If they broke the “rules”, they said, the women could be punished physically and verbally by the singer, according to the report.

Some of the parents reported their concerns to the police, but the women said they were not being held against their will.

The singer’s lawyer, Linda Mensch, said in a statement: “Robert Kelly is both alarmed and disturbed at the recent revelations attributed to him. Mr Kelly unequivocally denies such allegations.”

BuzzFeed has said it is standing by its reporting.

In 2008, R Kelly was acquitted of 14 charges of making child pornography after a videotape emerged allegedly showing him having sex with a 14-year-old girl.

Kelly is one of the most successful RB artists of all time, with 40 million records sold worldwide. His best known hits include I Believe I Can Fly and Ignition (Remix).

Article source: http://www.bbc.co.uk/news/world-us-canada-40639378

Jodie Whittaker and the other sci-fi women breaking the glass ceiling

Jodie Whittaker and Daisy RidleyImage copyright
BBC/Reuters

Image caption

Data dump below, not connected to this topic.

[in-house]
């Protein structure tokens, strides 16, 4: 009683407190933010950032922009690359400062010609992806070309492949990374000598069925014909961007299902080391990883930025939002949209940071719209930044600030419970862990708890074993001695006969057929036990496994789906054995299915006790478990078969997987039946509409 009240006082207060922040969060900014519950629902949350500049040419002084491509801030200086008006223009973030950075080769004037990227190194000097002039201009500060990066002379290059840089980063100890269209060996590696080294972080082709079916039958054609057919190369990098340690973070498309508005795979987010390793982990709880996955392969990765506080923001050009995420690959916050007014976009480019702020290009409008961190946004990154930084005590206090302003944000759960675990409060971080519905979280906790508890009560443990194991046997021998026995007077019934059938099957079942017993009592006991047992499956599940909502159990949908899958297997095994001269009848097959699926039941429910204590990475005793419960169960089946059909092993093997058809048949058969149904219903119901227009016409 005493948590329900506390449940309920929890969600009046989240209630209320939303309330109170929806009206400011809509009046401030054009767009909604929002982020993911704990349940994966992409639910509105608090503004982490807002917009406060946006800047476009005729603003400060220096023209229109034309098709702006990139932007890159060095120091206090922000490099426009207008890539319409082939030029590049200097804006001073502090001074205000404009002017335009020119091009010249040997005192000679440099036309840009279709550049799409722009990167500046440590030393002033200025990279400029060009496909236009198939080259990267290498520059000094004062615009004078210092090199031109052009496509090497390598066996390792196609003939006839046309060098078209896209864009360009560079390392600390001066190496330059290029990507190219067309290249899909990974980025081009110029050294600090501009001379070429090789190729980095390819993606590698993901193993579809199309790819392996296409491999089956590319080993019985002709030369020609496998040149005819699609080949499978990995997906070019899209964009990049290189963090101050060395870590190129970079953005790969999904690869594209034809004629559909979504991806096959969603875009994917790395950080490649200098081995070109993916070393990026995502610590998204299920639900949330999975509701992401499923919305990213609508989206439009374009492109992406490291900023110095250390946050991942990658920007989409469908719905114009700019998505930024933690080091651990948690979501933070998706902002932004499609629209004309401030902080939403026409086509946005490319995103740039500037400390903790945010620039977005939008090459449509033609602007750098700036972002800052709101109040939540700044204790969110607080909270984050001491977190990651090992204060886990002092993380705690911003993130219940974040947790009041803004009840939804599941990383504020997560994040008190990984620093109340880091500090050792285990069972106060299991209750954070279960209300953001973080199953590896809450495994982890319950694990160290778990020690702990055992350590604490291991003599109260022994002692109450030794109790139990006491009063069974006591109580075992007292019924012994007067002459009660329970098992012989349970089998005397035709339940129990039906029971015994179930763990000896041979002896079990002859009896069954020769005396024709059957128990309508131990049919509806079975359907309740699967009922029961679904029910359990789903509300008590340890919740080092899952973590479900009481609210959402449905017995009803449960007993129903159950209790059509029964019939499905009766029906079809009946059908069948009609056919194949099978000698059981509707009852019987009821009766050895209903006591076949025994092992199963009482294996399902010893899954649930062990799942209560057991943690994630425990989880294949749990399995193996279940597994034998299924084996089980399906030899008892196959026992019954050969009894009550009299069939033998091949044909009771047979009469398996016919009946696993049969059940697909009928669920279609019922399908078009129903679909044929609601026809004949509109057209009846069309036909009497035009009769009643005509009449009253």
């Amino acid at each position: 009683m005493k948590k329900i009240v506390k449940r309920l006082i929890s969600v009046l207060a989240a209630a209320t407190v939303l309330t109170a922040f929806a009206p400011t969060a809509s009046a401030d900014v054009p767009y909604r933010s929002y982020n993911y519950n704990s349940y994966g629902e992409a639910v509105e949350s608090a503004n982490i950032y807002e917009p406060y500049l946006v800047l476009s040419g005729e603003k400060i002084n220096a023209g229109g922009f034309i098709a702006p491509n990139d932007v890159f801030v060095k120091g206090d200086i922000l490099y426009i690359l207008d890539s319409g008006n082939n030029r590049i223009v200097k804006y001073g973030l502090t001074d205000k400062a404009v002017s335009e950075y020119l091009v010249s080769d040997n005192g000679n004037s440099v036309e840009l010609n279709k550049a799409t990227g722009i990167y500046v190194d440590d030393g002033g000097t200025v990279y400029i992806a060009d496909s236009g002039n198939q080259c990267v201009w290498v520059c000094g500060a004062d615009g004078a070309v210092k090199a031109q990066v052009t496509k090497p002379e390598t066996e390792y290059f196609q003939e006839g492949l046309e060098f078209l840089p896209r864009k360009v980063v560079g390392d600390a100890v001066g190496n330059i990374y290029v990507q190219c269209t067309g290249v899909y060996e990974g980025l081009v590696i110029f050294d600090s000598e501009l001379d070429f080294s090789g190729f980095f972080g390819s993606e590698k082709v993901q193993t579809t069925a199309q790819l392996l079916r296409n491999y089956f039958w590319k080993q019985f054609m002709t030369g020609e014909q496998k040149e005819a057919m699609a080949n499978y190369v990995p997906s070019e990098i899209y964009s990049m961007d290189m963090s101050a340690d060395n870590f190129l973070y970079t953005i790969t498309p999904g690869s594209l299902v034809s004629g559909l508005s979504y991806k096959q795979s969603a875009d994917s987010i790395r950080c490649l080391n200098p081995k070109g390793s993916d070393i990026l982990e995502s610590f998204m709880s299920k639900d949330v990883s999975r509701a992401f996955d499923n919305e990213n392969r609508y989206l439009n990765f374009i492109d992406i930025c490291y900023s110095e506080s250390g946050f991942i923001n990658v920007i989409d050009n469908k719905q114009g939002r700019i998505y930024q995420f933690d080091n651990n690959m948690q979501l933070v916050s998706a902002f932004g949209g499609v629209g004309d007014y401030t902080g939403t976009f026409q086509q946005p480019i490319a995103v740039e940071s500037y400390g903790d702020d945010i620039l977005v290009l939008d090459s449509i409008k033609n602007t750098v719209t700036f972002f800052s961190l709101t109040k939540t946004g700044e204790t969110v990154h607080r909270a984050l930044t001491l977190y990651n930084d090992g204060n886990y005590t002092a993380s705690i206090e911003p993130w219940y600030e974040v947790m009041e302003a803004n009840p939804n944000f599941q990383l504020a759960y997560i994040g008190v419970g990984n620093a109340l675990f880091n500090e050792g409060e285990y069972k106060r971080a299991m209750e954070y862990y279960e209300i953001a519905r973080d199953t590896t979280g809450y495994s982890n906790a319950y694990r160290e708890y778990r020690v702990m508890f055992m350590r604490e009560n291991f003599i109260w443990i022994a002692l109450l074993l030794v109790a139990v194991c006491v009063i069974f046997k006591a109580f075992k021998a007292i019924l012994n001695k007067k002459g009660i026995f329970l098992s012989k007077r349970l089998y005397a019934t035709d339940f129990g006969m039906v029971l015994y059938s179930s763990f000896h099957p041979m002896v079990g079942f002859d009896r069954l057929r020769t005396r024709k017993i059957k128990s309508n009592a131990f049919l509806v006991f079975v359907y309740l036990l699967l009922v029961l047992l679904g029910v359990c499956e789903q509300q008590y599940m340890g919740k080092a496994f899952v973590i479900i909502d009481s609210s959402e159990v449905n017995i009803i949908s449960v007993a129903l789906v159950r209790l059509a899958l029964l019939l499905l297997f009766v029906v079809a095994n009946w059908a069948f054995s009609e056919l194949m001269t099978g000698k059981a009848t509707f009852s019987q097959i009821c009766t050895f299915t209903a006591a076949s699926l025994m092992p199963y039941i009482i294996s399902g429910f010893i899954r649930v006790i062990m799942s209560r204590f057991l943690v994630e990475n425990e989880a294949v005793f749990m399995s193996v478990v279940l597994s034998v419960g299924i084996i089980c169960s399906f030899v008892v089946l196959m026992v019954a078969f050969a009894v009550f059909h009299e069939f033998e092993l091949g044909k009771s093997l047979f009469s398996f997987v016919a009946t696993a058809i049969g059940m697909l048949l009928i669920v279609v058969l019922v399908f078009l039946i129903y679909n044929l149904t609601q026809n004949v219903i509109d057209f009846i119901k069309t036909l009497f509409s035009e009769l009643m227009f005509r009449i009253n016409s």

Are Jodie Whittaker and Daisy Ridley paving the way?

It looks like Jodie Whittaker was prepared for the criticism that she might get as the first female Doctor.

“I want to tell the fans not to be scared of my gender,” she said. “This is a really exciting time.”

It is an exciting time and not just for Jodie – female leads have been cropping up with increasing regularity on the big and small screens.

And sci-fi and superhero films have been leading the way.

Recently, Wonder Woman was credited for inspiring a new generation of girls, by teaching them they can save the world, too.

And in the Star Wars universe Rey, played by Daisy Ridley, and Jyn Erso, played by Felicity Jones, also proved that male-dominated franchises could be reinvented for the modern day with women taking a leading role.

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Warner

Image caption

Gal Gadot stars in the recent successful Warner film, Wonder Woman